The refractoring of the Operations Manager assemblies was done to enable a better story for sharing functionality across the products. Core is delivered by the Service Manager team and provides the fundamental services that System Center products built on top of the OM CMDB share. Core contains the majority of the instance space functionality, all of the management pack infrastructure and other common features across the products. SM contains functionality on the Service Manager product needs while OM is for Operations Manager only. In Beta 1 Service Manager still uses the OM assembly as we haven't completely refractored everything as necessary. The DW assembly contains new data warehouse specific functionality; this is functionality specific to the new Service Manager based data warehouse and not the old Operations Manager data warehouse functionality, which can still be found in the OM assembly.

    In order to get started, you need to link at the very least against the Core assembly. Once you do that, the following code will establish a connection to the locally installed SDK service:

    using System;
    using Microsoft.EnterpriseManagement;
    
    namespace Jakub_WorkSamples
    {
        partial class Program
        {
            static void Connect()
            {
                // Connect to the local management group
                EnterpriseManagementGroup localManagementGroup = new EnterpriseManagementGroup("localhost");
            }
        }
    }

    You'll notice this part is almost identical to the Operations Manager. Once the connection is established, you can begin playing around with the various services provided by EnterpriseManagementGroup. Previously most functionality was actually directly on EnterpriseManagementGroup and while it is all still there (on ManagementGroup, derived from EnterpriseManagementGroup) , it is marked as obsolete as we are using a new paradigm for providing access to various features of the API. The new mechanism for accessing various parts of the API is centered around services (namely interfaces) exposed via properties on the EnterpriseManagementGroup object. You'll notice, for example, a property called Instances. This provides access to a variety of methods that deal with instance space access. A quick sample follows:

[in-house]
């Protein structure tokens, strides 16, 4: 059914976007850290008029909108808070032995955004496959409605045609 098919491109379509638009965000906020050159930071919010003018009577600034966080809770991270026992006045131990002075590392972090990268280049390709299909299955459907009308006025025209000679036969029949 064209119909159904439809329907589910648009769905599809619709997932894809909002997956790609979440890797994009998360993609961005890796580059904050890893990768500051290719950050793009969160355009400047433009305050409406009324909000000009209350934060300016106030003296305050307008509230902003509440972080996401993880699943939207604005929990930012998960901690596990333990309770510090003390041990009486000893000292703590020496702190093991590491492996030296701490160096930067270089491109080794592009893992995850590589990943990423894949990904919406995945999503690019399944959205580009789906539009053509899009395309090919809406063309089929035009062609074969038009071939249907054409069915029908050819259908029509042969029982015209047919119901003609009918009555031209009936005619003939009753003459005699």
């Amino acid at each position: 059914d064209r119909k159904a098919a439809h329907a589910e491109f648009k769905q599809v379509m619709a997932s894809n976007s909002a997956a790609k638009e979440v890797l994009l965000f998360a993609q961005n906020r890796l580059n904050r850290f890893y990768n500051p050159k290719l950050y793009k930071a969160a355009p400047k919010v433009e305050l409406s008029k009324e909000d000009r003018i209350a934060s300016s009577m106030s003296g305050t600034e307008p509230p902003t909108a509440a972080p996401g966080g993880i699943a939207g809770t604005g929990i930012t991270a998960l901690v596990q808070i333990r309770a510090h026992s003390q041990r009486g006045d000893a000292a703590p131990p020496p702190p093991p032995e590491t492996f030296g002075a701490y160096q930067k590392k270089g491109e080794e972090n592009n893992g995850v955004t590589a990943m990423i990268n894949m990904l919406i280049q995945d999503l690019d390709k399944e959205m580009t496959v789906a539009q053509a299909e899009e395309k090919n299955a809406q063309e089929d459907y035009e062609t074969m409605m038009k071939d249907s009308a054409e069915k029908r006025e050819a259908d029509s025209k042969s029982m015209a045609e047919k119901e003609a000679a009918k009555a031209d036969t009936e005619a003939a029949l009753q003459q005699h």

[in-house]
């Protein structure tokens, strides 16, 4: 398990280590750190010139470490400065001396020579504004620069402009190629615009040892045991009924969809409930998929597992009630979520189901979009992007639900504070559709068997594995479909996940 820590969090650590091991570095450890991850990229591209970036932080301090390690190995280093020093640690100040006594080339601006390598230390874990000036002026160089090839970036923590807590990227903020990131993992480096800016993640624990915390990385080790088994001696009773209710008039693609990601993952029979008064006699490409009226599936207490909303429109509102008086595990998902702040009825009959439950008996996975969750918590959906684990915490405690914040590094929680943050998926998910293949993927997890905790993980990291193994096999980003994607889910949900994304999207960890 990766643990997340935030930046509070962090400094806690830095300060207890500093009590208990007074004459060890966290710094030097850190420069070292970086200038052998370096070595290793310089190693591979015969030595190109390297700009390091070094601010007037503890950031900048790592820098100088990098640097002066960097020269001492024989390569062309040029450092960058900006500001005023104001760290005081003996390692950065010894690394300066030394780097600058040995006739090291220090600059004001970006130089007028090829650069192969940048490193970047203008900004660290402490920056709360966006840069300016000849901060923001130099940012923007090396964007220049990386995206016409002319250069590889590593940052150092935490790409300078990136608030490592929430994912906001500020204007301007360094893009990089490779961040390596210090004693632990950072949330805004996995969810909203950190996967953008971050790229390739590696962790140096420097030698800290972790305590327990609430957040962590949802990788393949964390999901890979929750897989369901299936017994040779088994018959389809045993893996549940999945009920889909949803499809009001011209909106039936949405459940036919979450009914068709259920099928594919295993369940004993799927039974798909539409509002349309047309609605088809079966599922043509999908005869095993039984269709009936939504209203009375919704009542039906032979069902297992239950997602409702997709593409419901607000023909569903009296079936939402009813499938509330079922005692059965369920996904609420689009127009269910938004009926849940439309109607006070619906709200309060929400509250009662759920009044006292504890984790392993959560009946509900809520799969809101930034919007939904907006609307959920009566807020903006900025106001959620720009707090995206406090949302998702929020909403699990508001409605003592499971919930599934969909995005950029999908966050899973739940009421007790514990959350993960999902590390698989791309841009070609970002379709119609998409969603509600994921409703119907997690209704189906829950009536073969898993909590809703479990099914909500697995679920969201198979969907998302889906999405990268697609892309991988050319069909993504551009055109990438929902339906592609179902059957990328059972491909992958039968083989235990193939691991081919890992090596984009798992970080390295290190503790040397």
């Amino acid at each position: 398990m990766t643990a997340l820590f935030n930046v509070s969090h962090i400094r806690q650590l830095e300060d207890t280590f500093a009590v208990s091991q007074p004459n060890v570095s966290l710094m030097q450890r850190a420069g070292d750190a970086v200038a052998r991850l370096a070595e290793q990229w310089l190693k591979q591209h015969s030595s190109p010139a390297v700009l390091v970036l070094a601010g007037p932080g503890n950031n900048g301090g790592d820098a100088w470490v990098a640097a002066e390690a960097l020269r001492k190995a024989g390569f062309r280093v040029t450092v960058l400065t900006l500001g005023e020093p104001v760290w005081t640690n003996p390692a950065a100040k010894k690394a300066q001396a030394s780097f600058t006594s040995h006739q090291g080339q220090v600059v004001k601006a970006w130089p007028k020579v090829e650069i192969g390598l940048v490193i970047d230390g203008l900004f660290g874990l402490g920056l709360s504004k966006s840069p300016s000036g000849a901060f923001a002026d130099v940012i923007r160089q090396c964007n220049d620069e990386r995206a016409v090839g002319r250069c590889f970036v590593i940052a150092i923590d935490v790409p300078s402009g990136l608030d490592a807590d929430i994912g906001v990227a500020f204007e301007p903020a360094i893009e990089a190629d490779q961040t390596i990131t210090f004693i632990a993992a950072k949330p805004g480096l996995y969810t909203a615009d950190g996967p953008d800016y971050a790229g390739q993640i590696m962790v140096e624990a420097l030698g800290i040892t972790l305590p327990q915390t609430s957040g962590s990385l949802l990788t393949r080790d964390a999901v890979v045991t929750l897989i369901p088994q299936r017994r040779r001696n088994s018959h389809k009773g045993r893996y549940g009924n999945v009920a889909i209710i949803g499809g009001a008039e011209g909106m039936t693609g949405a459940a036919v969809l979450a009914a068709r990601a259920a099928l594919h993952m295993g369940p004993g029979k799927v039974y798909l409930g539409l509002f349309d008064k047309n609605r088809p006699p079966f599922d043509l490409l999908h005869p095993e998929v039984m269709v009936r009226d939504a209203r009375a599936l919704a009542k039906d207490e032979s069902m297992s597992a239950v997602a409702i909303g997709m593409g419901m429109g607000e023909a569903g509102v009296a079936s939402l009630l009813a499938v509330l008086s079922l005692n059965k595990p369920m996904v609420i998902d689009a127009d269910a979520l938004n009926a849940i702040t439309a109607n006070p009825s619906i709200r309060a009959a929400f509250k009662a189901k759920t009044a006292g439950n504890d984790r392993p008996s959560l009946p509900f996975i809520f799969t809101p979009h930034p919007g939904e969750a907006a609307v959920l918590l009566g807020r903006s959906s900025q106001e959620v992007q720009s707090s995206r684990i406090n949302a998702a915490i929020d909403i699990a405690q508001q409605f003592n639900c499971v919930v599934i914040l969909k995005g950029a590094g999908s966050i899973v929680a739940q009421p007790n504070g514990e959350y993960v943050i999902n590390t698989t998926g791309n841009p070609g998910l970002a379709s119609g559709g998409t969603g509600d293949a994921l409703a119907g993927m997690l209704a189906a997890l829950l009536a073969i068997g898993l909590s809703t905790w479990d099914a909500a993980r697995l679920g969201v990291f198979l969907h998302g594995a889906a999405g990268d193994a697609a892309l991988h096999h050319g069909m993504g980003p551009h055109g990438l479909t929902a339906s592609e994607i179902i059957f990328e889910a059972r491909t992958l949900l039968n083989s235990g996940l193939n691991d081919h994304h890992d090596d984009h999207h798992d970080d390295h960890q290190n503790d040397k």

using System;
    using Microsoft.EnterpriseManagement;
    using Microsoft.EnterpriseManagement.Common;
    
    namespace Jakub_WorkSamples
    {
        partial class Program
        {
            static void GetInstance()
            {
                // Connect to the local management group
                EnterpriseManagementGroup localManagementGroup = new EnterpriseManagementGroup("localhost");
    
                // Get an instance by Id (need to replace with valid Id of an instance)
                EnterpriseManagementObject instance = 
    localManagementGroup.Instances.GetObject<EnterpriseManagementObject>(Guid.NewGuid(), ObjectQueryOptions.Default); } } }

    Over time I'll be talking about the various interfaces and the specific functionality they provide and be talking much more about the Instances interface which introduces significant new functionality from the equivalent OM objects (MonitoringObject).

    This model of partitioning is used in all the assemblies and allows us to better group and share functionality across products. We're definitely still open to feedback on how to better partition our services; our goal is to group common functionality together such that most tasks would be done by using one or two services.

    Also, a couple things to note. First, this is Beta 1 and there will be changes moving forward. The Instances API in particular will undergo a significant facelift as we are added buffered read support for instances. We are also cleaning up the interfaces and trying to remove unnecessary overloads as much as possible.